Wtih regard to the recent brutal killing of Cameroonian gay rights activist Eric Ohena Lembembe, Shaun Kadlec and Deb Tullmann are the filmmakers behind Born This Way, a documentary about the underground LGBT community in Cameroon which is now on the festival circuit.

Btw2They provided this statement to Towleroad regarding Lembembe's death:

“We spent nearly three months in Cameroon shooting Born This Way, a documentary about the underground LGBT movement there. We were overwhelmed by the power of the love and courage of those who fight for justice in Cameroon, and the film aims to communicate this. While we never met Eric Lembembe, Yves Yomb and several other heroic activists are featured. Cameroon has consistently been the most egregious violator of rights of gay and lesbian people in the world, imprisoning more people for their perceived sexual orientation than anywhere on the planet.

Gertrude Metsiegoum, also featured in the film, is currently in San Francisco as part of the film tour. Our hearts go out to her and all of our friends in Cameroon. The time for change is now, before more lives are lost. This tragedy will not stop the fight for LGBT rights in Cameroon”

Watch the film's trailer, AFTER THE JUMP...

Btw3They add, of the film:

LGBT right supporters and out homosexuals in Cameroon have come under a series of attacks in recent weeks. On June 26th, assailants set fire to the Alternatives-Cameroun (featured in the film) office in Douala. On June 16th, assailants broke into the Yaoundé office of a prominent human rights lawyer, Michel Togué, stealing confidential information.

On June 1, a burglary took place at the Douala headquarters of the Central African Human Rights Defenders Network (REDHAC). The two most recent attacks targeted groups supporting the rights of LGBTI people, leading activists to attribute homophobic motives to the perpetrators. Born This Way is not only an eye-opening work of art, but also a key component of a global campaign to raise awareness about an unjust, anachronistic law and the compromised legal system that enforces it. Lyrical imagery, devastating homophobia, glimpses of American culture and a hidden-camera courtroom drama coalesce into a story of what is possible in the global fight for equality.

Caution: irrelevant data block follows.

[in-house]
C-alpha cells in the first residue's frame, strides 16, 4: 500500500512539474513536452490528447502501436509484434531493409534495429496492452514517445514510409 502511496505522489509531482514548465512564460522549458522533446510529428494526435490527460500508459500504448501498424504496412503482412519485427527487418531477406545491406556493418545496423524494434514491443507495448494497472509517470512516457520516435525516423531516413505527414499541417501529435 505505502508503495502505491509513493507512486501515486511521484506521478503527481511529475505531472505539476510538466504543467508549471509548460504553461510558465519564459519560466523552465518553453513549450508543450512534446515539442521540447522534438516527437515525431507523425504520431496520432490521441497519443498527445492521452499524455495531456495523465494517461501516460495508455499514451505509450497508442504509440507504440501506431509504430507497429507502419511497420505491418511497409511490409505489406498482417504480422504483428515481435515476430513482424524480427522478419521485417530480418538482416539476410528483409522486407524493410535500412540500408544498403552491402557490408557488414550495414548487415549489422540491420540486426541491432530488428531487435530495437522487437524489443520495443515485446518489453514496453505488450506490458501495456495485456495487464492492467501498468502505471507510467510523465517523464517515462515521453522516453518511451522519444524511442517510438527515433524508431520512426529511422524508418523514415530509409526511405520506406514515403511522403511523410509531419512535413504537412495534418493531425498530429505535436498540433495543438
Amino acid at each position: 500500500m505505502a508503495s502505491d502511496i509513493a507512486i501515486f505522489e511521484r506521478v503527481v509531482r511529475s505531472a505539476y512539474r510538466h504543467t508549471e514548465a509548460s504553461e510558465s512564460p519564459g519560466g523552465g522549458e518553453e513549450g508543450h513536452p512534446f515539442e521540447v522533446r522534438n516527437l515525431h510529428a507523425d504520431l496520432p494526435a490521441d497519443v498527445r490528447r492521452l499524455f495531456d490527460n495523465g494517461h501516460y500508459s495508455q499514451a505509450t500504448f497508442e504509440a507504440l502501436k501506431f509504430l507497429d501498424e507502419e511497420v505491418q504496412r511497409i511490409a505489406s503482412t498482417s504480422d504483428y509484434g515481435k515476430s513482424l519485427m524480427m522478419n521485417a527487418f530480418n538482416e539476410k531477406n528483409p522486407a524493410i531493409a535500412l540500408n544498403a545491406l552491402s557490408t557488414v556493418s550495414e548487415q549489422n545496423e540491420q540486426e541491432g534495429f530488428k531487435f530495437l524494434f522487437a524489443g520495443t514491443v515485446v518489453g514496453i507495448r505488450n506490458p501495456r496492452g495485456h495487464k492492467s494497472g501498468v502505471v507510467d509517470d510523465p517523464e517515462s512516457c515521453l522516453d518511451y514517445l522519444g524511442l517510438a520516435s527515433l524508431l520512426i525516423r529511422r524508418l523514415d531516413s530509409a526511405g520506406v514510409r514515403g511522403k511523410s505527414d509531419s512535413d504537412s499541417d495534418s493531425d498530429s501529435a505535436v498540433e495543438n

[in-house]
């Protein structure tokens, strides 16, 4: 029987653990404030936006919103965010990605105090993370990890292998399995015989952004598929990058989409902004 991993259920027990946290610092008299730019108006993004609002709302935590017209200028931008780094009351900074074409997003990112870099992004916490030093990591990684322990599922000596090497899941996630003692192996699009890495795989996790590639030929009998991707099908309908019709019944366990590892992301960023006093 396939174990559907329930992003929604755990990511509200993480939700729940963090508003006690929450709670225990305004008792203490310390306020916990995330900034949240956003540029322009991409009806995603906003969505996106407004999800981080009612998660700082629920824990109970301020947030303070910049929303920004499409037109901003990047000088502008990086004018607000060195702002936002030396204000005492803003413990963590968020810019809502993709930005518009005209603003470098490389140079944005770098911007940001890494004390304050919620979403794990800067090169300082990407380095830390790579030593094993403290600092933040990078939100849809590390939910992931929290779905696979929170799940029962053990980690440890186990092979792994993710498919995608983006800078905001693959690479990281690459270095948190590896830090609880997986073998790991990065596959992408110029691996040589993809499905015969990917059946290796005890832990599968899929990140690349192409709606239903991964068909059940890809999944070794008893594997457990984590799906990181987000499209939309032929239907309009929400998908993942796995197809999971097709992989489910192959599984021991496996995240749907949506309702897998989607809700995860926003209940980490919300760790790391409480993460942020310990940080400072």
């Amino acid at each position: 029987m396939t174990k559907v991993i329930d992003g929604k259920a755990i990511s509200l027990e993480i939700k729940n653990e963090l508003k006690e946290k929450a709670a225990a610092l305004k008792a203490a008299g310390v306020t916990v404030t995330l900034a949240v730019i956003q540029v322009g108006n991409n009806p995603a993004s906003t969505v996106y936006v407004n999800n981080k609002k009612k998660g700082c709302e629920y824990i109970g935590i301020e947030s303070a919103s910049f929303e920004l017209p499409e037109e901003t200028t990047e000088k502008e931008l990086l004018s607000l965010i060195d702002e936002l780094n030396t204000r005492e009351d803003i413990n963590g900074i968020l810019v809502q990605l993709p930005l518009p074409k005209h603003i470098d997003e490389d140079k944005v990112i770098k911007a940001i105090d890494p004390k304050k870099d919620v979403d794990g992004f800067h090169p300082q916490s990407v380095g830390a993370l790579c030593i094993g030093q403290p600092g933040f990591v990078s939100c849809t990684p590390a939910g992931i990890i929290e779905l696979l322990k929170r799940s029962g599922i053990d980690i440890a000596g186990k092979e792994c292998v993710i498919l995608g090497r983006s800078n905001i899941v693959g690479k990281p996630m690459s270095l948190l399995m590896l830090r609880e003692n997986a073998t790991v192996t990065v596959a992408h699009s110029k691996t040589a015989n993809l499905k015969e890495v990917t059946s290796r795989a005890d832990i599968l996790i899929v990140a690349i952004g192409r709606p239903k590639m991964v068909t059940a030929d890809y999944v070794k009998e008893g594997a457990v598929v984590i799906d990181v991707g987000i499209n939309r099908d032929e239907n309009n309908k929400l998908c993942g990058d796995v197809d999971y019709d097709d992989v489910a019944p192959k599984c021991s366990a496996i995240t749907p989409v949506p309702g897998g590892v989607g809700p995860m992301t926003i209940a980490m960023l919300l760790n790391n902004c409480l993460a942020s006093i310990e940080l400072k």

Find the film's website here. It will be screening next Saturday as part of Houston's QFest.

The U.S. State Department just released a statement on Lembembe's death. Find it here.

2_bornthisway

Continue reading "'Born This Way' Documents Fierce Oppression of Underground LGBT Community in Cameroon: VIDEO" »


U.S. State Dept: We Condemn the Murder of Cameroonian Gay Rights Activist Eric Ohena Lembembe

Yesterday, Towleroad reported that Eric Ohena Lembembe, a prominent gay rights activist in Cameroon, was found dead at his home after being brutally tortured.

LembembeThe U.S. State Department has now released a statement about Lembembe's death. It comes from Deputy Spokesperson Marie Harf:

We deplore the brutal murder of Eric Ohena Lembembe, who was found tortured to death in his home in Yaoundé yesterday. We condemn this terrible act in the strongest terms and urge the Cameroonian authorities to thoroughly and promptly investigate and prosecute those responsible for his death.

Eric Ohena Lembembe was the Executive Director of Cameroonian Foundation for AIDS (CAMFAIDS), an organization dedicated to the fight against AIDS and for the human rights of LGBT people in Cameroon. Just two weeks ago, Mr. Lembembe spoke out against the recent break-ins at the offices of groups advocating for gay rights. The local office of one organization, Alternatives-Cameroun, was set on fire on June 26th.